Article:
Ramsey, Abbey of
RAMSEY, ABBEY OF
Former Benedictine monastery in the county of Huntingdon (town of Ramsey) and the Diocese of Lincoln. It was founded c. 969 by Aylwin, Duke of East Anglia, at the prompting of oswald of york. Richly endowed by the founder and his kinsfolk, the abbey became known as "Ramsey the rich." Twelve monks came from Westbury to occupy buildings erected by Ednoth. The abbey church was built in 974 and dedicated to Our Lady, St. Benedict, and All Holy Virgins. At Oswald's request, the abbot of Fleury sent abbo of fleury (c. 986) as a teacher for this new Benedictine community. Abbo wrote his Questiones grammaticales for the instruction of the monks and a Passio sancti Edmundi at their request. One of his pupils composed a life of Oswald, while Byrhtferth, another pupil, wrote commentaries on Bede's mathematical works. Further gifts to support the community of 80 monks came from Aethelric, Bishop of Dorchester, early in the 11th century, whereas an attempt by the Mercian thegn, Aelthere, to replace the monks with seculars failed. In 1143 Geoffrey de Mandeville drove out the monks and used the buildings as a fortress during the Barons' War. After Geoffrey's death Abbot Walter had to restore the abbey. Shrines of the fenland saints, Felix of Dunwich, Ethelred, and Ethelbriht, were added in 1192. Community life was fully restored and high enough standards maintained to stand severe scrutiny by Bp. robert grosseteste in 1239. However, the rich fenland estates of the abbey aroused the jealousy of neighbors, and the monks were involved in expensive lawsuits, which led to their being in debt by 1267. Though discipline seems to have fallen off for a time, the abbey recovered c. 1400, and visitations in the 15th century showed little amiss. Abbot Tichmersh began further building work, while the magnificent library was put to good use by Lawrence Holbeach in composing his Hebrew lexicon. But zeal for the religious life again fell off; and when the crisis came with henry viii in November 1539, the abbey surrendered without a struggle. The monastic community was pensioned. All the buildings, except the gateway, have been destroyed.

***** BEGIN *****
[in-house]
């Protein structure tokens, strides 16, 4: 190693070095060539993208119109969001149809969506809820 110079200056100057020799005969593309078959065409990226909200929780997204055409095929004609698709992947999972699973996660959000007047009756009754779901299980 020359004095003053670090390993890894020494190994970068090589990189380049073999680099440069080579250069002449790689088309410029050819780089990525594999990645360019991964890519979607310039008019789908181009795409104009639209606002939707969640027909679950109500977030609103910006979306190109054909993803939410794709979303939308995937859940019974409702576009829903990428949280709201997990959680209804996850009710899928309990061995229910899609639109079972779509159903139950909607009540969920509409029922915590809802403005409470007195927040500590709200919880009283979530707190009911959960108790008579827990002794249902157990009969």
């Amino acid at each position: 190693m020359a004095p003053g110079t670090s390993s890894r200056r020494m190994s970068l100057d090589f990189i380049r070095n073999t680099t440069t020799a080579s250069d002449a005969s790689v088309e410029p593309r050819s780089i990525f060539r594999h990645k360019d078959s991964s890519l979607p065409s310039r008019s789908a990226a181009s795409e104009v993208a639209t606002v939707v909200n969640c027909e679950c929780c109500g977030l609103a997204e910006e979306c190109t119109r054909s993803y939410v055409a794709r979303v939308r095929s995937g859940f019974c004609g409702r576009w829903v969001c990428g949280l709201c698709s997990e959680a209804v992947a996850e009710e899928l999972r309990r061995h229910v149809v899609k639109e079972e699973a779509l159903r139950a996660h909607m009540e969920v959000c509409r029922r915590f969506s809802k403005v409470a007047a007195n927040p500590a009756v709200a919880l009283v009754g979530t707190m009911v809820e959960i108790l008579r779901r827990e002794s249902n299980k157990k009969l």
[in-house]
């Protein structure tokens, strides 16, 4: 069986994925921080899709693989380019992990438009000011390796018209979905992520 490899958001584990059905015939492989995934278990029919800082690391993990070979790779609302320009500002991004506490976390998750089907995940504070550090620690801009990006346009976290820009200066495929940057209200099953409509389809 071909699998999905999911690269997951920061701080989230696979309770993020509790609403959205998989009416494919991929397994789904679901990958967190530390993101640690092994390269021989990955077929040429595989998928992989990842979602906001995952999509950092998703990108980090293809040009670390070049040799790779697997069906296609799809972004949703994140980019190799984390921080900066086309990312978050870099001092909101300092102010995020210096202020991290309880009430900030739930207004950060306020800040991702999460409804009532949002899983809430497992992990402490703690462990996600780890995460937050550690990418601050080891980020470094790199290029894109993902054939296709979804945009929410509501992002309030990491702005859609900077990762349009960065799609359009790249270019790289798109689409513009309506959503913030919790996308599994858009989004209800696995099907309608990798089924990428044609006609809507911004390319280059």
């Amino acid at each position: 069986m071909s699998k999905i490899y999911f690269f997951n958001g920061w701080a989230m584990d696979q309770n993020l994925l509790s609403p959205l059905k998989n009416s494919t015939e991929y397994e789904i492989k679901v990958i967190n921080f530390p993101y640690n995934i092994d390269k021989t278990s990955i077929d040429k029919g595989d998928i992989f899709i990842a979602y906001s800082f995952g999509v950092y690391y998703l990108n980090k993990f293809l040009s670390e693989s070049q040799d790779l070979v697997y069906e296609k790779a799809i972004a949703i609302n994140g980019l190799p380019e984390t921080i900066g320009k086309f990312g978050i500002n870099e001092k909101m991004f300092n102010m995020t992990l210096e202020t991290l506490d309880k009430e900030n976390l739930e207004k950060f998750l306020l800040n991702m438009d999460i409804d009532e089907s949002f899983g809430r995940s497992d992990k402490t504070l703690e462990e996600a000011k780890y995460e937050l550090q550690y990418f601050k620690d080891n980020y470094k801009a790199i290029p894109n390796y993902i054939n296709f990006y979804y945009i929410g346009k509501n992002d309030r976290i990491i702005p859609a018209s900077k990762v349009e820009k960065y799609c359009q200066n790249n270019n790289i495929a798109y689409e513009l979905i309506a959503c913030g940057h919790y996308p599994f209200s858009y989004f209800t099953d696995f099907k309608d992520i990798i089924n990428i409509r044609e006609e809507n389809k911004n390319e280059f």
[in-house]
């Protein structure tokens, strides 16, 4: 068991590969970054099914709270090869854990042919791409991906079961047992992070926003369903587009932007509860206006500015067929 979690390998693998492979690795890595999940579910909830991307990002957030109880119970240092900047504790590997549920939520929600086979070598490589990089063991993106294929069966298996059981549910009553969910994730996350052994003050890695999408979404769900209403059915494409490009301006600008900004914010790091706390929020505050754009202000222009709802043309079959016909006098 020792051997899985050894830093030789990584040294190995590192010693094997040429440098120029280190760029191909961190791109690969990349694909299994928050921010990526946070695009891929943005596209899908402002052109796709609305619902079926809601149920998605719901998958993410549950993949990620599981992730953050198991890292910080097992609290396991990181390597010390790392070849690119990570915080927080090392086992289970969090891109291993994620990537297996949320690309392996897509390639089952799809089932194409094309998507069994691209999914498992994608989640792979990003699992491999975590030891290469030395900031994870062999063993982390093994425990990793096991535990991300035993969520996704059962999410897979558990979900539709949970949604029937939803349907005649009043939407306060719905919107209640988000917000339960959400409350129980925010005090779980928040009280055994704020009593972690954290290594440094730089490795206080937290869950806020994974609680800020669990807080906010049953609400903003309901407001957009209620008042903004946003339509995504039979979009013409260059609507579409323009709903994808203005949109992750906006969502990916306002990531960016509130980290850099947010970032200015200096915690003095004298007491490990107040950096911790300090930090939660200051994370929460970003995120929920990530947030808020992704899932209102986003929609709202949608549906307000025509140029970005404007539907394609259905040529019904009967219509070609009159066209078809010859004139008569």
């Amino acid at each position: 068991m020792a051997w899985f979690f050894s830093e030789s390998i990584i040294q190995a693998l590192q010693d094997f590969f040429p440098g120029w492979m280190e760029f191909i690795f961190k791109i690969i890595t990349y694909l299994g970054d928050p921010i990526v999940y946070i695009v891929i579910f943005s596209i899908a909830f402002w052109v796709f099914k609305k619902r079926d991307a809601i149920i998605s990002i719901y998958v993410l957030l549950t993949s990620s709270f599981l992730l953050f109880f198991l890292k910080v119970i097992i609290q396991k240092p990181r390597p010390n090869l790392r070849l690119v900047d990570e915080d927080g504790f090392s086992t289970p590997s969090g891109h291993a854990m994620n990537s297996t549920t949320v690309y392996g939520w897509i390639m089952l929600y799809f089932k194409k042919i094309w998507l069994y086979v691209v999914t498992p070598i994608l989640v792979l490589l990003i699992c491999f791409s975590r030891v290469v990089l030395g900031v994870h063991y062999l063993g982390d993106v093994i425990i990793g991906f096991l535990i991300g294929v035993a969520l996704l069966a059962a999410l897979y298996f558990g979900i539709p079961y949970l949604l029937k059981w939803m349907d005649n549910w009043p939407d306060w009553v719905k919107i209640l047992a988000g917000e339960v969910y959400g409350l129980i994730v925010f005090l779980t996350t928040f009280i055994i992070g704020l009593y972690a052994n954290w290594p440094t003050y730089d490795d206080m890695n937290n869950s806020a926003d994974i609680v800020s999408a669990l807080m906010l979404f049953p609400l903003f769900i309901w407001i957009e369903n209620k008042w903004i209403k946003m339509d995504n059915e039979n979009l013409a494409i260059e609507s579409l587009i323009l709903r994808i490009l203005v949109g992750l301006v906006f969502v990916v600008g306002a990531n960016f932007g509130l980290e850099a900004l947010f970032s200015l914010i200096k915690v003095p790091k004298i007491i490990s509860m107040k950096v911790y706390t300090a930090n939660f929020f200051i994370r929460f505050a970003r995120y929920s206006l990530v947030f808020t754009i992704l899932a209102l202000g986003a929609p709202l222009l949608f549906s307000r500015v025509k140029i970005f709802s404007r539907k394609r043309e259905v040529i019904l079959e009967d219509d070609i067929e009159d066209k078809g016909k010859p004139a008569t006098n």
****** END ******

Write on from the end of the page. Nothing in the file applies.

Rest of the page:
Bibliography: w. h. hart and p. a. lyons, eds., Cartularium monasterii de Rameseia, 3 v. (Rerum Brittanicarum medii aevi scriptores 79; 1884–93). w. d. macray, ed., Chronicon abbatiae Rameseiensis (Rerum Brittanicarum medii aevi scriptores 83;1886). The Victoria History of the County of Huntingdon, ed. w. page et al. (London 1926–) 1:377–385. d. knowles, The Monastic Order in England, 943–1216 (2ed. Cambridge, England 1962); d. knowles, The Religious Orders in England, 3 v. (Cambridge, England 1948–60). d. knowles and r. n. hadcock, Medieval Religious Houses: England and Wales (New York 1953). j. a. raftis, The Estates of Ramsey Abbey (Toronto 1957).
[f. r. johnston]
"Ramsey, Abbey of." New Catholic Encyclopedia. . Encyclopedia.com. (February 22, 2019). https://www.encyclopedia.com/religion/encyclopedias-almanacs-transcripts-and-maps/ramsey-abbey
"Ramsey, Abbey of." New Catholic Encyclopedia. . Retrieved February 22, 2019 from Encyclopedia.com: https://www.encyclopedia.com/religion/encyclopedias-almanacs-transcripts-and-maps/ramsey-abbey